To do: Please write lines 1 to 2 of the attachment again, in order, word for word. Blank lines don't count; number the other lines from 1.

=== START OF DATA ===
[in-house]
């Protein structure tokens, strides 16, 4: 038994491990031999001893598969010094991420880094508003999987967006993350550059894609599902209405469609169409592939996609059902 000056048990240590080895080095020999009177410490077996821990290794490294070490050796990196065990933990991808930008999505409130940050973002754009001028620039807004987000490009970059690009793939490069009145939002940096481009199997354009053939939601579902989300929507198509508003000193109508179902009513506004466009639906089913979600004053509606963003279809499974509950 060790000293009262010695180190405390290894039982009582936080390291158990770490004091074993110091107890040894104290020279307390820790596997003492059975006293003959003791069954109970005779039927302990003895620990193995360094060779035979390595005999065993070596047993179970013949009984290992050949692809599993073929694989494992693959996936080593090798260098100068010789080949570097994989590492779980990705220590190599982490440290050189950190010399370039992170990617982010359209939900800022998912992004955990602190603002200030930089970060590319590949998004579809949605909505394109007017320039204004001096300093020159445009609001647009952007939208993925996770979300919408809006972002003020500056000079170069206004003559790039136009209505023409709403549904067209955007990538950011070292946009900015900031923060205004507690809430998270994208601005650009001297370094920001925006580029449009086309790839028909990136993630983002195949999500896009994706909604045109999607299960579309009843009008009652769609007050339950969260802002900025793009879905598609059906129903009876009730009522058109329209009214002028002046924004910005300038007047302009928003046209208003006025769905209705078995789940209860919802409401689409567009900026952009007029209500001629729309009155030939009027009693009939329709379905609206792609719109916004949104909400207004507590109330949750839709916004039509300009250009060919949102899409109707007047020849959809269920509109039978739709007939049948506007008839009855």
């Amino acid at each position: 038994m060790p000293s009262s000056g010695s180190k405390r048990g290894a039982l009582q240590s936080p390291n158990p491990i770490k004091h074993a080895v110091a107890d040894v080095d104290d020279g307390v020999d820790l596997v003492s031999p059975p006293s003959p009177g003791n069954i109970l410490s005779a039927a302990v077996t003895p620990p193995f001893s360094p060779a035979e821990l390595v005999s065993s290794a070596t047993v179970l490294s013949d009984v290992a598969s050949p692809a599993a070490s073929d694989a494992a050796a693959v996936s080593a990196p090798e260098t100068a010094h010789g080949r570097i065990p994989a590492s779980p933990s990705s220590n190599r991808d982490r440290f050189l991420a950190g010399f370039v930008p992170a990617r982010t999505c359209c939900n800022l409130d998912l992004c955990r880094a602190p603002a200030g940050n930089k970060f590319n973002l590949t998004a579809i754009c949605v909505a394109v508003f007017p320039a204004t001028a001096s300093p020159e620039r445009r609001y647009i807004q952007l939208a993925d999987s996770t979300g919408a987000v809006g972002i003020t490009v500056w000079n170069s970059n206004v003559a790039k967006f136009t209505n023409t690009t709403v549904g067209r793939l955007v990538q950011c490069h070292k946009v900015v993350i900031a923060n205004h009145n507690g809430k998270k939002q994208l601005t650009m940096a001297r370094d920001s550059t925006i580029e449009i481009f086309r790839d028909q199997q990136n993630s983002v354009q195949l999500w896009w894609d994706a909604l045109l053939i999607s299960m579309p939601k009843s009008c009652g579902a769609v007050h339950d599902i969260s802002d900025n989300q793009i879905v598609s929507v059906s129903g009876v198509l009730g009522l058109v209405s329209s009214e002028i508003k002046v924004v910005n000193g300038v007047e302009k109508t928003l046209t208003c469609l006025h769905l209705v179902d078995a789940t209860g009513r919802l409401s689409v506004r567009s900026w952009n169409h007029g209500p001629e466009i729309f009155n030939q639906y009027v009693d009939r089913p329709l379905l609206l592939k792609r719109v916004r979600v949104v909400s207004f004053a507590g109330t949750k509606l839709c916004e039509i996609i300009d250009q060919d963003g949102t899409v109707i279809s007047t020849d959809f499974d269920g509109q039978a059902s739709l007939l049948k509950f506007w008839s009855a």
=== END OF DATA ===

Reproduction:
[in-house]
């Protein structure tokens, strides 16, 4: 038994491990031999001893598969010094991420880094508003999987967006993350550059894609599902209405469609169409592939996609059902 000056048990240590080895080095020999009177410490077996821990290794490294070490050796990196065990933990991808930008999505409130940050973002754009001028620039807004987000490009970059690009793939490069009145939002940096481009199997354009053939939601579902989300929507198509508003000193109508179902009513506004466009639906089913979600004053509606963003279809499974509950 060790000293009262010695180190405390290894039982009582936080390291158990770490004091074993110091107890040894104290020279307390820790596997003492059975006293003959003791069954109970005779039927302990003895620990193995360094060779035979390595005999065993070596047993179970013949009984290992050949692809599993073929694989494992693959996936080593090798260098100068010789080949570097994989590492779980990705220590190599982490440290050189950190010399370039992170990617982010359209939900800022998912992004955990602190603002200030930089970060590319590949998004579809949605909505394109007017320039204004001096300093020159445009609001647009952007939208993925996770979300919408809006972002003020500056000079170069206004003559790039136009209505023409709403549904067209955007990538950011070292946009900015900031923060205004507690809430998270994208601005650009001297370094920001925006580029449009086309790839028909990136993630983002195949999500896009994706909604045109999607299960579309009843009008009652769609007050339950969260802002900025793009879905598609059906129903009876009730009522058109329209009214002028002046924004910005300038007047302009928003046209208003006025769905209705078995789940209860919802409401689409567009900026952009007029209500001629729309009155030939009027009693009939329709379905609206792609719109916004949104909400207004507590109330949750839709916004039509300009250009060919949102899409109707007047020849959809269920509109039978739709007939049948506007008839009855």